Holland has made one start all year for the Rangers, coming all the way back in early April. He has been sidelined ever since with a shoulder injury. Holland is currently expected to make two more starts before returning to the Rangers' rotation.


Indians 1B Carlos Santana hits big HR in tight victory
by Elliott Smith | Staff Writer
(12:44 am ET) Indians first baseman Carlos Santana cracked a first-inning home run to propel Cleveland to a 3-1 victory on Thursday, his 12th homer of the season. 

Santana connected off A's starter Chris Bassitt to dead center, driving in Michael Brantley to give the Indians a 3-0 lead. 

Santana has now hit safely in eight of his last 10 games to raise his average to .227. 


Athletics SP Chris Bassitt remains winless
by Elliott Smith | Staff Writer
(12:39 am ET) Athletics starter Chris Bassitt had a shaky first inning, allowing three runs, and despite pitching well for the remainder of his outing, wound up on the losing end of a 3-1 defeat Thursday.

Bassitt went seven innings, scattering six hits while striking out six and walking just one in what was the best of his five starts this season. However, Bassitt's record dropped to 0-4.


Cardinals' Matt Carpenter has monster night at the plate vs. Rockies
by Jason Lempert | Staff Writer
(12:35 am ET) Cardinals third baseman Matt Carpenter had a strong night at the plate on Thursday. Carpenter went 4 for 5 with a double, four RBI and four runs scored in the 9-8 win over the Rockies.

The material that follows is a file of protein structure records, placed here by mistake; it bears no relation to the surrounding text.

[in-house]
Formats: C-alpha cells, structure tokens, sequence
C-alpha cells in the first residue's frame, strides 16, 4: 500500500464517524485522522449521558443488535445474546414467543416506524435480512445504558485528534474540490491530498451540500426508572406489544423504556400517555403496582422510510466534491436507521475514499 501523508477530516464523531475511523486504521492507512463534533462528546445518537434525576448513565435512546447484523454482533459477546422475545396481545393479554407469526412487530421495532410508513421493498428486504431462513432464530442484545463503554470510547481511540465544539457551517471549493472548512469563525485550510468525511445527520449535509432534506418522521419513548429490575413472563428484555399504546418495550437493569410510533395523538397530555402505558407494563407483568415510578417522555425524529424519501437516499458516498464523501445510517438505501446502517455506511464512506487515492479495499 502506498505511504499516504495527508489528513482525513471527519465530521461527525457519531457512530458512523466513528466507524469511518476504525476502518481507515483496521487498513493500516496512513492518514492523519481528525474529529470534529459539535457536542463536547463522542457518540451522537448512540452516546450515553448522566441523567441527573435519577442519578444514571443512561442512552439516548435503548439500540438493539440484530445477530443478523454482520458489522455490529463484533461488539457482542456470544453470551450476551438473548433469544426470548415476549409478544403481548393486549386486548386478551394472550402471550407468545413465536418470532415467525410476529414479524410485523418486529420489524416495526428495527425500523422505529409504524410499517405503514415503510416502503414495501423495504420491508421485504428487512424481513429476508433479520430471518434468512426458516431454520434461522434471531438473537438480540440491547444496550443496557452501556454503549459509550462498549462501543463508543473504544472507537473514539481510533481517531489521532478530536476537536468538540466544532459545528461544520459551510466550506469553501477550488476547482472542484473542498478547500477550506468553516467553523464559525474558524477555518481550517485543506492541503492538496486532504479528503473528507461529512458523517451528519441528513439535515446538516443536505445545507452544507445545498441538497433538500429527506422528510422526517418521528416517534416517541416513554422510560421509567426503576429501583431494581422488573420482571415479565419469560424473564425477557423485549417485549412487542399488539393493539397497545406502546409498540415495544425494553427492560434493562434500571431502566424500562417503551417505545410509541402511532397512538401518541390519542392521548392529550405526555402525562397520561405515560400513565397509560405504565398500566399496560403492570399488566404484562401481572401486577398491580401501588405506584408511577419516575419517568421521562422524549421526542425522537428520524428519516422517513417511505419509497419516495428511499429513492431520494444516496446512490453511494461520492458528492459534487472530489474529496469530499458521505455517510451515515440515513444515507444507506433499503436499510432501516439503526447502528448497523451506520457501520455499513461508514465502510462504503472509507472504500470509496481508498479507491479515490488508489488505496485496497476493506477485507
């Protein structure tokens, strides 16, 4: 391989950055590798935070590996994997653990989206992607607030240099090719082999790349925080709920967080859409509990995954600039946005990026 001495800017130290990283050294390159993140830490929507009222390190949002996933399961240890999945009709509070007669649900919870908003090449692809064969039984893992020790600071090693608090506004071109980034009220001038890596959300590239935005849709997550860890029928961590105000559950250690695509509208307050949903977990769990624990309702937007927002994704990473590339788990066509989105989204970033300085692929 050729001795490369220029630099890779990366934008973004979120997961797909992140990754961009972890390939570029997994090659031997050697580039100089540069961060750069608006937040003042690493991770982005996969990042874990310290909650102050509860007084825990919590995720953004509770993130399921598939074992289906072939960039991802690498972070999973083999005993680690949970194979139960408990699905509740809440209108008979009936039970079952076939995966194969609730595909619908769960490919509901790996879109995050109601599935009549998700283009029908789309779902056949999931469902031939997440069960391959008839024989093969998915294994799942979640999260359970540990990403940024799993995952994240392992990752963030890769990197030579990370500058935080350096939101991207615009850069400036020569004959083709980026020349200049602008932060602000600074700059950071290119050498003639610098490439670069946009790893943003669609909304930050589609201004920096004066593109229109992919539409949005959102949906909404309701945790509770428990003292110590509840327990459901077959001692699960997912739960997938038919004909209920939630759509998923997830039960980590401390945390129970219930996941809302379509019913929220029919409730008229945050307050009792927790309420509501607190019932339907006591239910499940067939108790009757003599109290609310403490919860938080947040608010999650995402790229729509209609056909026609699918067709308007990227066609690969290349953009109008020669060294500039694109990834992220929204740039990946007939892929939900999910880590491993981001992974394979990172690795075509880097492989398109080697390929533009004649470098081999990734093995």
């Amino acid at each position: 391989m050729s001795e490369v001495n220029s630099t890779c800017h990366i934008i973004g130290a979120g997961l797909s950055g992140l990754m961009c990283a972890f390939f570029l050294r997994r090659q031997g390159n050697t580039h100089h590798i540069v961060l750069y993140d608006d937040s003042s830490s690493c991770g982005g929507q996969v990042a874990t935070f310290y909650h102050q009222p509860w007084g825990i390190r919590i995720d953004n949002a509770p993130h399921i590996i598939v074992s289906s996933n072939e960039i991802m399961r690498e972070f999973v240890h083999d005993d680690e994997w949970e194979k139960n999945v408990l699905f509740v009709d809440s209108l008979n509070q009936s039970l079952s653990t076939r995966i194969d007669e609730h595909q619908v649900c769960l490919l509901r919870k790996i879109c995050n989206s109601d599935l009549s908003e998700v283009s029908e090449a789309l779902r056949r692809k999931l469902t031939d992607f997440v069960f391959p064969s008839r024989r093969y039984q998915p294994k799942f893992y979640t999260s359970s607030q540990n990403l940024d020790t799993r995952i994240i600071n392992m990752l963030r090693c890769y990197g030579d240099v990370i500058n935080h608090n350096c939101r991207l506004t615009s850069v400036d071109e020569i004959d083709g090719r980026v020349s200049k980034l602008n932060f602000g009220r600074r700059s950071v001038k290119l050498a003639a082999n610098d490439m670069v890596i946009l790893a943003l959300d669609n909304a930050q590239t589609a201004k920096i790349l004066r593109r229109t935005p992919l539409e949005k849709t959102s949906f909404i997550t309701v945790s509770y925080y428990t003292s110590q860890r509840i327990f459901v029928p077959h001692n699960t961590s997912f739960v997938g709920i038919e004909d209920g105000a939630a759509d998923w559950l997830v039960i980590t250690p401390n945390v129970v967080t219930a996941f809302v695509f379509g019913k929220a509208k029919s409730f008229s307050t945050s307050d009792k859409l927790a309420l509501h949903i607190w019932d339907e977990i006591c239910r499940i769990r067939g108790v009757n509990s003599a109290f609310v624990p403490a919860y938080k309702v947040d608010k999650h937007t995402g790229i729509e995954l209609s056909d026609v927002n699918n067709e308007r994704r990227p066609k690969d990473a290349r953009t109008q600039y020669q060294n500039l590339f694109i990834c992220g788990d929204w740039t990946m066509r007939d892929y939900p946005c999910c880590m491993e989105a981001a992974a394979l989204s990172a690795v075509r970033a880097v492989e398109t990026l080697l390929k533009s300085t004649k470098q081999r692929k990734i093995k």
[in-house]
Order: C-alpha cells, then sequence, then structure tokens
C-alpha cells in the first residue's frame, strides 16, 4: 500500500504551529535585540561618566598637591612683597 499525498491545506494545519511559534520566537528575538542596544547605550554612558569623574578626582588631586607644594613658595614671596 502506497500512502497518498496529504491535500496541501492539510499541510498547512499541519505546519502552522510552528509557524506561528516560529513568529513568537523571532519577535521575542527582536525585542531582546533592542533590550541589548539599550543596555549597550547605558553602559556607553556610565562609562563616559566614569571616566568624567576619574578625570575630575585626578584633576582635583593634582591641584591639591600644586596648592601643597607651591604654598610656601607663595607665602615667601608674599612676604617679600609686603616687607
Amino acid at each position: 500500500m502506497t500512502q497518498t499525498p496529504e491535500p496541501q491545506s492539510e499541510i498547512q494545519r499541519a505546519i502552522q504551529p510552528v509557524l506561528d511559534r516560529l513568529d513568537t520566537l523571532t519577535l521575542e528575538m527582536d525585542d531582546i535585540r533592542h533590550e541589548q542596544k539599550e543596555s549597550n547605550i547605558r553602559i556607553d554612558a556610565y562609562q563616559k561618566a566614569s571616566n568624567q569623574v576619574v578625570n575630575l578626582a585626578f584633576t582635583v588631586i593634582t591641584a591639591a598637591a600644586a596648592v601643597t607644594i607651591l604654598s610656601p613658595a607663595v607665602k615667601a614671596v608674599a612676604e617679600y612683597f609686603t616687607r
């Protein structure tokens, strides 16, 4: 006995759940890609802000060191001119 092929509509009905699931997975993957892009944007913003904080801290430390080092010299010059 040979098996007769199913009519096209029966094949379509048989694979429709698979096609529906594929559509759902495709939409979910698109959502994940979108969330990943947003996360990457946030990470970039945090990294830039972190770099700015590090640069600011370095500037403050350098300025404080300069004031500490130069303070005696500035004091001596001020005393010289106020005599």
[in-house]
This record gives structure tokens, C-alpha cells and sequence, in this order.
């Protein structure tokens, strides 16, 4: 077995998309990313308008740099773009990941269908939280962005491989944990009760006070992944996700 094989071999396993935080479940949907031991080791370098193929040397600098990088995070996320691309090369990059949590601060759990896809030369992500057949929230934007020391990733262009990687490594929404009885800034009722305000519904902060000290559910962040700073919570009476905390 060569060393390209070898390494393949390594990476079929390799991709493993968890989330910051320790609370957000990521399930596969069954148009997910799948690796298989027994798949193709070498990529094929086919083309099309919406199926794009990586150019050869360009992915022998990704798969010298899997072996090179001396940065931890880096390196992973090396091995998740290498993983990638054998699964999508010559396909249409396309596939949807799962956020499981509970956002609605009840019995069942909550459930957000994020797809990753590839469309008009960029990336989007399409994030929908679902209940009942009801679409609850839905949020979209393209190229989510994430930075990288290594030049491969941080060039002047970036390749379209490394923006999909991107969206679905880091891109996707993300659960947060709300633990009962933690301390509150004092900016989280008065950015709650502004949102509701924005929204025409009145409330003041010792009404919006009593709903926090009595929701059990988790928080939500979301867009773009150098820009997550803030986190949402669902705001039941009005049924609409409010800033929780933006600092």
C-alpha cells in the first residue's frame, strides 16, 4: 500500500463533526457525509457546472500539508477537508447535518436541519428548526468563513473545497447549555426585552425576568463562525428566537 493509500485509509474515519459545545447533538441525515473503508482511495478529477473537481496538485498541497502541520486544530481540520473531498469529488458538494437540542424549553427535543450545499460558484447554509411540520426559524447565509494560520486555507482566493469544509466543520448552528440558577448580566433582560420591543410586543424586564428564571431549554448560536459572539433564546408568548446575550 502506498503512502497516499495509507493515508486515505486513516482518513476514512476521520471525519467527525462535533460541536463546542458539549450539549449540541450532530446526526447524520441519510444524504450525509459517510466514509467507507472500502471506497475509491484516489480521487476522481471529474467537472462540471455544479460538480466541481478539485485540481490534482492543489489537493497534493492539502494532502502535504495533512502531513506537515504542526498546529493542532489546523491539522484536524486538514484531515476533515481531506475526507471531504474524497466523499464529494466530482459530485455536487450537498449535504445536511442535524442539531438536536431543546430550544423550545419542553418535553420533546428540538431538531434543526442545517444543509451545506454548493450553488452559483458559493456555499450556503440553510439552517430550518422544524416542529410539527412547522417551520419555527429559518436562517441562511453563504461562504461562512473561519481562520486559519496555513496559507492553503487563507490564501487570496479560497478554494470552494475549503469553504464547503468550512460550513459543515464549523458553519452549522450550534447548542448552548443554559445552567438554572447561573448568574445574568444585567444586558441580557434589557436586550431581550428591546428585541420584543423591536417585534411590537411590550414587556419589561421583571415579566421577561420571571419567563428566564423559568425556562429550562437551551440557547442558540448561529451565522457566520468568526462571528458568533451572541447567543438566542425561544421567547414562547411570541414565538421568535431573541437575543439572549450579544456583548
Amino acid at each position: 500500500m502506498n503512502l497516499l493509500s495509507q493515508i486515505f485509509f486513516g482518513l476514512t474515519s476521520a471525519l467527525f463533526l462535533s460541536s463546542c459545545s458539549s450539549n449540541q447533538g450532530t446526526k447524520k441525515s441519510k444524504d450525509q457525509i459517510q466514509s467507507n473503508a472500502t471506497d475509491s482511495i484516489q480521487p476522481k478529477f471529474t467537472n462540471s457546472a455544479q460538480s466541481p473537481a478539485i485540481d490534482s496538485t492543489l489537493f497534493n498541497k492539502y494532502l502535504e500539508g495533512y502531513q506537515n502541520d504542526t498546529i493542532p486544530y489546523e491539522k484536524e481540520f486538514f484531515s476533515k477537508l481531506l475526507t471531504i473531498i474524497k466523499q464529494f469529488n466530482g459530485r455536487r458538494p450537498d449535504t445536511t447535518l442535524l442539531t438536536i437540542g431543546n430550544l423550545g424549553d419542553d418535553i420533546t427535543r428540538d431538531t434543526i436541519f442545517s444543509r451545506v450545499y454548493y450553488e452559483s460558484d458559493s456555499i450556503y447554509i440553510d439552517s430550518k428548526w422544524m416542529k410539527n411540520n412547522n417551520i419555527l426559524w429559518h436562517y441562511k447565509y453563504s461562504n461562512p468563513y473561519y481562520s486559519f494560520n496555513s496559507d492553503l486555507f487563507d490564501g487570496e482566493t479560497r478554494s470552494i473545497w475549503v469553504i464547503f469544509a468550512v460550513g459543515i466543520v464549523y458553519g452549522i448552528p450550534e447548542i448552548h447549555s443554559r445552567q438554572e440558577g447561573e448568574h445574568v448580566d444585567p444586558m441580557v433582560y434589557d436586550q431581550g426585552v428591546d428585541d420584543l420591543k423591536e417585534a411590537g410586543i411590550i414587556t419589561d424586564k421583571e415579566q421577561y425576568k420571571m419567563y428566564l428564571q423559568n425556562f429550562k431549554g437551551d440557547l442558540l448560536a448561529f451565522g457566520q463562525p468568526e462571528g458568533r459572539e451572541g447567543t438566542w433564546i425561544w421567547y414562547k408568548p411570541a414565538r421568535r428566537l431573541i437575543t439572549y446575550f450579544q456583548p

Carpenter also knocked a pair of home runs off starter Chris Rusin, including a three-run shot in the second inning. The two longballs give Carpenter 12 on the season.

Over his last 10 games, Carpenter is now batting .297 with three homers and seven RBI.


Indians SP Carlos Carrasco pitches complete game in win
by Elliott Smith | Staff Writer
(12:33 am ET) Carlos Carrasco was dominant for the Indians on Thursday, pitching a complete-game two-hitter as Cleveland earned a 3-1 win over the Athletics. 

Carrasco allowed a first-inning RBI double, but that was just about it, as he wound up striking out seven hitters while walking just one. Carrasco only needed 103 pitches to spin his gem, using 14 ground-ball outs to power through the Oakland lineup. 

It is Carrasco's first complete game of the season and the fourth of his career. He improves to 11-8 on the season, fourth-most wins in the AL. 


Tigers' Yoenis Cespedes homers, drives in three on Thursday
by Jason Lempert | Staff Writer
(12:30 am ET) Surrounded by trade rumors, Tigers left fielder Yoenis Cespedes went 3 for 5 with two singles and a two-run home run in Thursday's 9-8 win over the Orioles. 

Cespedes belted his 18th home run of the season with two outs in the fourth to cap a five-run inning for Detroit. 

Cespedes, who could be dealt prior to Friday's 4pm trade dealine, is batting .325 with five home runs and nine RBI over his last 10 games.


Giants acquire SP Mike Leake from Reds for two minor leaguers
by Jason Lempert | Staff Writer
(12:24 am ET) The Giants have acquired right-hander Mike Leake from the Reds, CBSSports.com Baseball Insider Jon Heyman reports.

Leake had been solid in the Reds' rotation this year, going 9-5 with a 3.56 ERA. He has been even better here in July, as he posted a 1.25 ERA in five starts this month. 

The Giants have officially announced the trade. They are sending two minor leaguers, right-hander Keury Meila and first baseman Adam Duvall, to the Reds in exchange for Leake.